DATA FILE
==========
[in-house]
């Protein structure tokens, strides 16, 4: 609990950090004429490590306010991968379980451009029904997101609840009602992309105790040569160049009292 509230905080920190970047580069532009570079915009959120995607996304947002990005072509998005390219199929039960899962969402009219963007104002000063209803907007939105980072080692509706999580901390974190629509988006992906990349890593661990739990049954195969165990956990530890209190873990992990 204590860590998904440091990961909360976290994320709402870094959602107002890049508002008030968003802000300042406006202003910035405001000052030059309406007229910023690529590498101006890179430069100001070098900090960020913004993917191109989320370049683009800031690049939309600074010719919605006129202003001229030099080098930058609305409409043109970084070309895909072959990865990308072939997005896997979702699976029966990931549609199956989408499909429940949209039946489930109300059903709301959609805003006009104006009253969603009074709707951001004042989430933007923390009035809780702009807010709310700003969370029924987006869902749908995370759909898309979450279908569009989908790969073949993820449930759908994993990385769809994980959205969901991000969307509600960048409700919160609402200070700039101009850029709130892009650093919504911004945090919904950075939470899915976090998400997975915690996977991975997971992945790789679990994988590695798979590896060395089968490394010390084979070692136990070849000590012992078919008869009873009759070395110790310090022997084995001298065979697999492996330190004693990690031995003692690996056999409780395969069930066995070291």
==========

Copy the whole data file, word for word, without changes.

[in-house]
């Protein structure tokens, strides 16, 4: 609990950090004429490590306010991968379980451009029904997101609840009602992309105790040569160049009292 509230905080920190970047580069532009570079915009959120995607996304947002990005072509998005390219199929039960899962969402009219963007104002000063209803907007939105980072080692509706999580901390974190629509988006992906990349890593661990739990049954195969165990956990530890209190873990992990 204590860590998904440091990961909360976290994320709402870094959602107002890049508002008030968003802000300042406006202003910035405001000052030059309406007229910023690529590498101006890179430069100001070098900090960020913004993917191109989320370049683009800031690049939309600074010719919605006129202003001229030099080098930058609305409409043109970084070309895909072959990865990308072939997005896997979702699976029966990931549609199956989408499909429940949209039946489930109300059903709301959609805003006009104006009253969603009074709707951001004042989430933007923390009035809780702009807010709310700003969370029924987006869902749908995370759909898309979450279908569009989908790969073949993820449930759908994993990385769809994980959205969901991000969307509600960048409700919160609402200070700039101009850029709130892009650093919504911004945090919904950075939470899915976090998400997975915690996977991975997971992945790789679990994988590695798979590896060395089968490394010390084979070692136990070849000590012992078919008869009873009759070395110790310090022997084995001298065979697999492996330190004693990690031995003692690996056999409780395969069930066995070291």